When Other Conditions Are Misdiagnosed as Bunions

  • Posted on: Feb 17 2021
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If you were diagnosed with bunions and have had unnecessary surgery that hasn’t resolved your original symptoms, your podiatrist may have misdiagnosed you. If this is the case, he or she may be guilty of malpractice, and you may be entitled to substantial damages. At Dental & Podiatry Malpractice Lawyers of New York, we have filed numerous successful lawsuits against podiatrists who failed their patients. If you have suffered serious consequences due to podiatry malpractice, we are here to help.  

Bunions are so commonplace that they may, in some cases, represent a default diagnosis. That is, so many people have bunions that it is possible your podiatrist jumped too quickly to the conclusion that because you have bunions, they must be the cause of your pain. If your doctor did not follow medical protocol by considering other possible diagnoses before putting you through unnecessary surgery, you may have a strong case for podiatry malpractice. Once you contact Lawrence M. Karam, PC, our podiatry malpractice lawyer, he will let you know whether you have the makings of a viable lawsuit.

What are bunions?

Most people are familiar with the appearance of bunions, but many don’t understand their cause. A bunion is a bony bump on the joint at the base of the big toe, resulting from bones 

in the region moving out of place. Caused partially by a genetic tendency and partially by wearing improperly fitted footwear, bunions generally worsen over time and become red and sore

Conditions Your Podiatrist May Have Misdiagnosed as Bunions

Because many foot conditions that are cause toe pain may be less obvious, it is possible that your podiatrist did not take appropriate steps to avoid a misdiagnosis, causing you pain and suffering, or even permanent deformity, while allowing your underlying problem to worsen. If so, Lawrence M. Karam, PC is here to help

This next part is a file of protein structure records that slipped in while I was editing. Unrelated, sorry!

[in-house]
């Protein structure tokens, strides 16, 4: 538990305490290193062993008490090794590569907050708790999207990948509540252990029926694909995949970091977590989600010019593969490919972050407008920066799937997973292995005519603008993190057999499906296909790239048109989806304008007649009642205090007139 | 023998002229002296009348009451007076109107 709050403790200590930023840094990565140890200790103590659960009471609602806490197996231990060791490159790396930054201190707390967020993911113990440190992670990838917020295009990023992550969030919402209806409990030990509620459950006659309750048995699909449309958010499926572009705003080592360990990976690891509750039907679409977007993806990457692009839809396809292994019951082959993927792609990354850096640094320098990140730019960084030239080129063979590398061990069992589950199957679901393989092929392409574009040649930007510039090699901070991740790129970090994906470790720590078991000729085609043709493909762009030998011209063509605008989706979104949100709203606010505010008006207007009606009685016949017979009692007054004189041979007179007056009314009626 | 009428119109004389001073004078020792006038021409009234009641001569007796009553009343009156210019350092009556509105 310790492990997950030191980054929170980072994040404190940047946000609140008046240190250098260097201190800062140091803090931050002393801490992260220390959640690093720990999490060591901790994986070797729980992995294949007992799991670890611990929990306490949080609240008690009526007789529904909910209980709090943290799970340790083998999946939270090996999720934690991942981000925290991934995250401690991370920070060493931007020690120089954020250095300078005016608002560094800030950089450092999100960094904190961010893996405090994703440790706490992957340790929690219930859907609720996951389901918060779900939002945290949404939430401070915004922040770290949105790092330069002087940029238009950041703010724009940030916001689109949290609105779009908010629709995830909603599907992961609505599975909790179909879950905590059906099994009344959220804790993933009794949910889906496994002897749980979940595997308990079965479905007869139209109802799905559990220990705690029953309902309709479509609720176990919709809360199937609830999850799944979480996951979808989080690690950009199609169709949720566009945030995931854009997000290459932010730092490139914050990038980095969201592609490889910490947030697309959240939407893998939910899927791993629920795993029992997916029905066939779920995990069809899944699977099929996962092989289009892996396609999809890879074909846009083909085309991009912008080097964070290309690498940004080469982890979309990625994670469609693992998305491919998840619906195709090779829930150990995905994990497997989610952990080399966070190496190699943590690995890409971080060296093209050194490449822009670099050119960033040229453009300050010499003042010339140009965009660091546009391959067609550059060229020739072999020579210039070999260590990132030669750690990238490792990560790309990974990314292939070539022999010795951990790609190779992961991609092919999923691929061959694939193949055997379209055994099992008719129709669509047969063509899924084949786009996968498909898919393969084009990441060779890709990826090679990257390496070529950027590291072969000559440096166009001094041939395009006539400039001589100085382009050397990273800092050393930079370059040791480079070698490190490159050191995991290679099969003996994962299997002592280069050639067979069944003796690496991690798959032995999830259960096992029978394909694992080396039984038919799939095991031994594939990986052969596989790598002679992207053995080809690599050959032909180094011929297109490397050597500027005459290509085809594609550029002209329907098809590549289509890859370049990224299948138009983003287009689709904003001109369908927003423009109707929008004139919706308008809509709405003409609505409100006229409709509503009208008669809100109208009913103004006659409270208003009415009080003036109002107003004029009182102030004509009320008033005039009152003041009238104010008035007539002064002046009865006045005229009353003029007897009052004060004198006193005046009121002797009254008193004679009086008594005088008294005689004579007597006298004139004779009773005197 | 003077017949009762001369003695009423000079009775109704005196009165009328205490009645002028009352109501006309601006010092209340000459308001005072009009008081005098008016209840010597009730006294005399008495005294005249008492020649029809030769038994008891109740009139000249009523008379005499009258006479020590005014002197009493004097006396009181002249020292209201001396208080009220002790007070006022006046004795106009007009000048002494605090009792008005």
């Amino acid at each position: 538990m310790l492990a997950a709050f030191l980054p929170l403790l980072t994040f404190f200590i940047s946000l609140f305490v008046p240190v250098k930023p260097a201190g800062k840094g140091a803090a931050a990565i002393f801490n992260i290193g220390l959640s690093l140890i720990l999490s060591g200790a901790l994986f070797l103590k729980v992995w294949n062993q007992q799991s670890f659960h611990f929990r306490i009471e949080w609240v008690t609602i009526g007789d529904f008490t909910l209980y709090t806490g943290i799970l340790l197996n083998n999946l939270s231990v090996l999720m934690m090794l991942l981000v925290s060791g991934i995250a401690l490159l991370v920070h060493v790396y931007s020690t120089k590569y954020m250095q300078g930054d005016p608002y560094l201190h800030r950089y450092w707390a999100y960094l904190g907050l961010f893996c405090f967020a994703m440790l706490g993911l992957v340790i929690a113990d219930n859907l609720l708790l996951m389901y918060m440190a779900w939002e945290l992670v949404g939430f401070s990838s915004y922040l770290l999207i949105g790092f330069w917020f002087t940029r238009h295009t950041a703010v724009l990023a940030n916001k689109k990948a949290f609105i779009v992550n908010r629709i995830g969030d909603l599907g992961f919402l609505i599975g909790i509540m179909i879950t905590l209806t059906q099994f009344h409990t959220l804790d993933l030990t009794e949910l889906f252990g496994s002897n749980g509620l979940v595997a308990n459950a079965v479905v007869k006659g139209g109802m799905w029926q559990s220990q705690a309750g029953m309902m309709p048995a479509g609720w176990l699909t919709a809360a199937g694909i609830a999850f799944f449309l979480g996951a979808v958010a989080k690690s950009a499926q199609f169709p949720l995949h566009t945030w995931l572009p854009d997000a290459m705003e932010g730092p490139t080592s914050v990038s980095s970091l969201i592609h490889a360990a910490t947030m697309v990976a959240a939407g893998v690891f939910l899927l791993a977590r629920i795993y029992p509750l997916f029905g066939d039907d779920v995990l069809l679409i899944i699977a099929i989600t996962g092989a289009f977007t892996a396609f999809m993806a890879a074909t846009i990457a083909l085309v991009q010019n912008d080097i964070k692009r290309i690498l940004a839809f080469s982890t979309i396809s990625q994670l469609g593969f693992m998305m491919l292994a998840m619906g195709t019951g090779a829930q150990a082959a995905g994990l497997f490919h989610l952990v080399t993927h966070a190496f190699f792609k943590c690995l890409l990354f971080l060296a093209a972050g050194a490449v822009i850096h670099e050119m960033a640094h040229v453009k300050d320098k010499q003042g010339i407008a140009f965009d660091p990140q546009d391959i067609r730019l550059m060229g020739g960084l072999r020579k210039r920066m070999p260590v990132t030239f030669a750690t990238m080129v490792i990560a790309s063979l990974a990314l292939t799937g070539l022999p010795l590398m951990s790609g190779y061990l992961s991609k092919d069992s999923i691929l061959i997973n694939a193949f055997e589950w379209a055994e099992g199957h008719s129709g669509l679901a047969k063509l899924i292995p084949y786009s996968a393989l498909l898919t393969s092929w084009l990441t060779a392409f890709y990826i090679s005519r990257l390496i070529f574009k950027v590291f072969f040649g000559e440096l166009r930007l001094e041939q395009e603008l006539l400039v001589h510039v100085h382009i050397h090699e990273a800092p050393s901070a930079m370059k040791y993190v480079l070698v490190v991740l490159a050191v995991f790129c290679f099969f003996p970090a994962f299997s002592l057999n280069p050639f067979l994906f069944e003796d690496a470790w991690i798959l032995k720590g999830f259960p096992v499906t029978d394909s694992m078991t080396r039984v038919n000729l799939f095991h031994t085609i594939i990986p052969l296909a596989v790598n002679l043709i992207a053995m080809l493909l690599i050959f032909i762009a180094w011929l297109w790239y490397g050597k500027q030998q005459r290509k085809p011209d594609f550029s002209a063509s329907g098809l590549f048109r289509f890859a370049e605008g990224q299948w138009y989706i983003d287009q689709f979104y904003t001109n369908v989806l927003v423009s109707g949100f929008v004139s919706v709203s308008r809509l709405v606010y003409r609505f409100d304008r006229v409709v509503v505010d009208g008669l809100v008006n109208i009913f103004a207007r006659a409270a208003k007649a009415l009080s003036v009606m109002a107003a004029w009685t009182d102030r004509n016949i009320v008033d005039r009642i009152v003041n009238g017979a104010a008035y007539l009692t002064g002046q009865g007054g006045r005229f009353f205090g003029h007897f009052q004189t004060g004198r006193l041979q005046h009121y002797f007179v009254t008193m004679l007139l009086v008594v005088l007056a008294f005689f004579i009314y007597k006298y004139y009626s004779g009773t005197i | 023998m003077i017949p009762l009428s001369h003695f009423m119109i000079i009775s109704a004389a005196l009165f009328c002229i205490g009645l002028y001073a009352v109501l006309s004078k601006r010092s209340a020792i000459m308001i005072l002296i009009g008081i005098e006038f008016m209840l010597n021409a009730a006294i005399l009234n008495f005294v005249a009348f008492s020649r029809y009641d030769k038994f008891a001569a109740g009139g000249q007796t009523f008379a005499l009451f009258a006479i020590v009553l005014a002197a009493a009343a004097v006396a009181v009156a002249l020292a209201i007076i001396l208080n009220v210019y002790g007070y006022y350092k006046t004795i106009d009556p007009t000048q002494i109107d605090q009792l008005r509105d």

Unfortunately, misdiagnoses lead to inappropriate treatment, so many have gone through the trauma of bunion surgery, only to find that they are suffering from exacerbations of one of the following:

1. Gout

Gout is a type of arthritis caused by high levels of uric acid in the blood. Urate crystals form, usually in the big toe joint, mimicking the inflammation, pain, and redness of a bunion

2. Rheumatoid Arthritis

Rheumatoid arthritis (RA) is a type of inflammatory arthritis that may affect any joint, including the big toe. RA is an autoimmune disease that requires ongoing, specific treatments to prevent flare-ups and further disability. The fact that patients with RA are more prone to developing bunions makes misdiagnosis all the more probable unless the doctor does his or her due diligence by administering appropriate blood tests. 

3. Osteoarthritis

This form of arthritis, commonly the result of wear and tear due to aging or serious injury, can also affect the big toe. Once the cartilage that has cushioned the joint bones erodes, the bones scrape together, causing pain and stiffness. To further confuse the issue, patients with the condition may develop a bone spur at the toe joint that resembles a bunion.

4. Bursitis

In patients with bursitis, the fluid-filled sacs (bursae) that cushion bones, muscles, and tendons become inflamed. Bursitis, too, can develop at the base of your big toe, resembling a bunion both physically and symptomatically.

5. Ganglion cyst

Ganglion cysts are less likely to be mistaken for bunions since they are soft and disappear when pressed. Nonetheless, the pain and inflammation of a ganglion cyst have, on occasion, been mistaken for a bunion.

6. Sesamoiditis

When the sesamoid bones under the big toe become inflamed, they too may be mistaken for bunions.

As you can see, though to an untrained eye any one of the above conditions might be mistaken for a bunion, any well-trained podiatrist should be well able to distinguish which is which. Failure to do so indicates negligence, both in terms of thoughtlessness and in terms of not employing correct diagnostic procedures to eliminate other causes of patient symptoms. Any podiatrist who doesn’t provide the duty of care a reasonable, competent professional would under the same circumstances be sued for podiatry malpractice. 

Posted in: Podiatric Malpractice